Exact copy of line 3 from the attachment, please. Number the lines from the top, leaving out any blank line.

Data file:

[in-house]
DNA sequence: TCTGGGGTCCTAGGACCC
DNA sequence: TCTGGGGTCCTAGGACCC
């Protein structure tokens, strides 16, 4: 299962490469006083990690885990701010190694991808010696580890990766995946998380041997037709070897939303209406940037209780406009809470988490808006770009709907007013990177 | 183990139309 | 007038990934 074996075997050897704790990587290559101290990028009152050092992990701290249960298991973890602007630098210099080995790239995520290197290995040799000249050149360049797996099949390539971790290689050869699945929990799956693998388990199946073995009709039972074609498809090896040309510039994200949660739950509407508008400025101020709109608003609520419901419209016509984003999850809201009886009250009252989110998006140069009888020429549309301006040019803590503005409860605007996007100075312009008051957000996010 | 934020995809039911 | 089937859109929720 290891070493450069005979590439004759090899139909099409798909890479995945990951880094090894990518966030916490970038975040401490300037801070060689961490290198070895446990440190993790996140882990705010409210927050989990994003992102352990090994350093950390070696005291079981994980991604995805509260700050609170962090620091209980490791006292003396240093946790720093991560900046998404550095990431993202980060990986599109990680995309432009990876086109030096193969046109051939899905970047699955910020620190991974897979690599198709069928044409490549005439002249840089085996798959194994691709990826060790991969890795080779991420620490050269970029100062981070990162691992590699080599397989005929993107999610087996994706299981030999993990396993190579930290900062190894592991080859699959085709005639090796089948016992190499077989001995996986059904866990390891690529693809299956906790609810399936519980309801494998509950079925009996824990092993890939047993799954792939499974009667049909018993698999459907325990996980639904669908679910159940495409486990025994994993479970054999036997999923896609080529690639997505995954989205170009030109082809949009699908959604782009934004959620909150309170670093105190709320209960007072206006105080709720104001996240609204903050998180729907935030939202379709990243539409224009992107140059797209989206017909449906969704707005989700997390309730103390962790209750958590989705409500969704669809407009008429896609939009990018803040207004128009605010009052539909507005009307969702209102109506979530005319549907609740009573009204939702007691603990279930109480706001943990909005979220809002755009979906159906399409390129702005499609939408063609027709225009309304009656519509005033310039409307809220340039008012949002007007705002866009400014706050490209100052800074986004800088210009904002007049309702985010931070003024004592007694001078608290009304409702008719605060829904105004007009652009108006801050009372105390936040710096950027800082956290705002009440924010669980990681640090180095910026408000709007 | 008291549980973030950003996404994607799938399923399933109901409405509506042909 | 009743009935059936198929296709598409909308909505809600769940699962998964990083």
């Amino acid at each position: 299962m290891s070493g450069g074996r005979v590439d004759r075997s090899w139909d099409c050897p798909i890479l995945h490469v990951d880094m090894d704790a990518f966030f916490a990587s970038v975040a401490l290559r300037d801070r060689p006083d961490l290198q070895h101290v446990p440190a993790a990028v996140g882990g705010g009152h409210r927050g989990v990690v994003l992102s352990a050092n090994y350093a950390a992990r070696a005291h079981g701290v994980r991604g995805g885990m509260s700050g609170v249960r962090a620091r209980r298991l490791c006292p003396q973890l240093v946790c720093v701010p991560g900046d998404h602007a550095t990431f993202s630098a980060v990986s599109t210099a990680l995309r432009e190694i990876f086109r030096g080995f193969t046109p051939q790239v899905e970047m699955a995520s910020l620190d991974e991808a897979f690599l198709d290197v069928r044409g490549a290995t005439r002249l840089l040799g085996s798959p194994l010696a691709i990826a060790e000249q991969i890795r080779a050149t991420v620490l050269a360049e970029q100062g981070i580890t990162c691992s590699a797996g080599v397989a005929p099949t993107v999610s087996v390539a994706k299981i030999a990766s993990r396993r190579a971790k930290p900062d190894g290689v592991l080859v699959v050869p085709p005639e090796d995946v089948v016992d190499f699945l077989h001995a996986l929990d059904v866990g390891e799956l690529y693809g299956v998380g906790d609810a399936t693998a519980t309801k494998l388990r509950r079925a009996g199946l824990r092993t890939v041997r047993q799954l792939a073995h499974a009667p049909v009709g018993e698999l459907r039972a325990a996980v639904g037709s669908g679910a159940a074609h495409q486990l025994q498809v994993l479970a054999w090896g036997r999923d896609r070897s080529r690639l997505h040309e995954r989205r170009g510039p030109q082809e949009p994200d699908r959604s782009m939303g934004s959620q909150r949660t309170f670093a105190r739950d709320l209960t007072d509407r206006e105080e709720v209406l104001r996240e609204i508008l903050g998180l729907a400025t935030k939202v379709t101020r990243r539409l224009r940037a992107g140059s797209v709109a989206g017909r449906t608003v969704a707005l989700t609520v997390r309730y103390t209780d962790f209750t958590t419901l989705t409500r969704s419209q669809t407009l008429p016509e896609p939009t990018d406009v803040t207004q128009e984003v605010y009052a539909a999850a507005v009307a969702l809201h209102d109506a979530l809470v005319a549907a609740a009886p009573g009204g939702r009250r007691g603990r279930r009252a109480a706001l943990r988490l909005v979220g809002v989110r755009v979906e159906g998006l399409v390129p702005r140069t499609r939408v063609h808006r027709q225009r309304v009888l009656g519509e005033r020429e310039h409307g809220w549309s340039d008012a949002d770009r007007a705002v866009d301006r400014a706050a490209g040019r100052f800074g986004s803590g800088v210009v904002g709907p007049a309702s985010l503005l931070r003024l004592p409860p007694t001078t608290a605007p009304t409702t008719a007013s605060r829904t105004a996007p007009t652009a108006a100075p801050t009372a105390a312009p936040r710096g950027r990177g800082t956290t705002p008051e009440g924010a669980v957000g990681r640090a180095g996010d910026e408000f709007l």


DNA sequence: TCTGGGGTCCTAGGACCC